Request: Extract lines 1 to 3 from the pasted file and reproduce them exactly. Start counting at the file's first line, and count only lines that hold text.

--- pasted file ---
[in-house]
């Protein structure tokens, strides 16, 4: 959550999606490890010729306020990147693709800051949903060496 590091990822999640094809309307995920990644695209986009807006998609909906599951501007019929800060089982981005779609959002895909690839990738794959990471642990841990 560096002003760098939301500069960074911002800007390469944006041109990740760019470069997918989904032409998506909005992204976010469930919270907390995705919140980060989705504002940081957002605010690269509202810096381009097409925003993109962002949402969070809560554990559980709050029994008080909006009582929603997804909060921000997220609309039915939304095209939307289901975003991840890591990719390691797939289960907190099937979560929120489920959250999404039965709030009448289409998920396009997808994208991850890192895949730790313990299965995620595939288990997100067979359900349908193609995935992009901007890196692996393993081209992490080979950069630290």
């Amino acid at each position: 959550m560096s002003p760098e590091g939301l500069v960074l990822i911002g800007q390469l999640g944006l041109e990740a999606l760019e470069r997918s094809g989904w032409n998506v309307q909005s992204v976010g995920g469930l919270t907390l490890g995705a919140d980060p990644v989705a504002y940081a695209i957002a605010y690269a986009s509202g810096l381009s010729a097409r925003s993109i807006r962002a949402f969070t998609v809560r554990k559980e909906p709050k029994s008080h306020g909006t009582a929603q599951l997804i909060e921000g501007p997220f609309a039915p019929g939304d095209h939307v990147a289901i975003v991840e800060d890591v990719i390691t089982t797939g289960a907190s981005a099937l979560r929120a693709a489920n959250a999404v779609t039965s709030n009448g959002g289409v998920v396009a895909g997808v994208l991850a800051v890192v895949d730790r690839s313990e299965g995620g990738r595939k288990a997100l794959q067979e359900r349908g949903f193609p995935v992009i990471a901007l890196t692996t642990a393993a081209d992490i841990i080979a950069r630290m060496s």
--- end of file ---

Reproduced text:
[in-house]
């Protein structure tokens, strides 16, 4: 959550999606490890010729306020990147693709800051949903060496 590091990822999640094809309307995920990644695209986009807006998609909906599951501007019929800060089982981005779609959002895909690839990738794959990471642990841990 560096002003760098939301500069960074911002800007390469944006041109990740760019470069997918989904032409998506909005992204976010469930919270907390995705919140980060989705504002940081957002605010690269509202810096381009097409925003993109962002949402969070809560554990559980709050029994008080909006009582929603997804909060921000997220609309039915939304095209939307289901975003991840890591990719390691797939289960907190099937979560929120489920959250999404039965709030009448289409998920396009997808994208991850890192895949730790313990299965995620595939288990997100067979359900349908193609995935992009901007890196692996393993081209992490080979950069630290």
């Amino acid at each position: 959550m560096s002003p760098e590091g939301l500069v960074l990822i911002g800007q390469l999640g944006l041109e990740a999606l760019e470069r997918s094809g989904w032409n998506v309307q909005s992204v976010g995920g469930l919270t907390l490890g995705a919140d980060p990644v989705a504002y940081a695209i957002a605010y690269a986009s509202g810096l381009s010729a097409r925003s993109i807006r962002a949402f969070t998609v809560r554990k559980e909906p709050k029994s008080h306020g909006t009582a929603q599951l997804i909060e921000g501007p997220f609309a039915p019929g939304d095209h939307v990147a289901i975003v991840e800060d890591v990719i390691t089982t797939g289960a907190s981005a099937l979560r929120a693709a489920n959250a999404v779609t039965s709030n009448g959002g289409v998920v396009a895909g997808v994208l991850a800051v890192v895949d730790r690839s313990e299965g995620g990738r595939k288990a997100l794959q067979e359900r349908g949903f193609p995935v992009i990471a901007l890196t692996t642990a393993a081209d992490i841990i080979a950069r630290m060496s």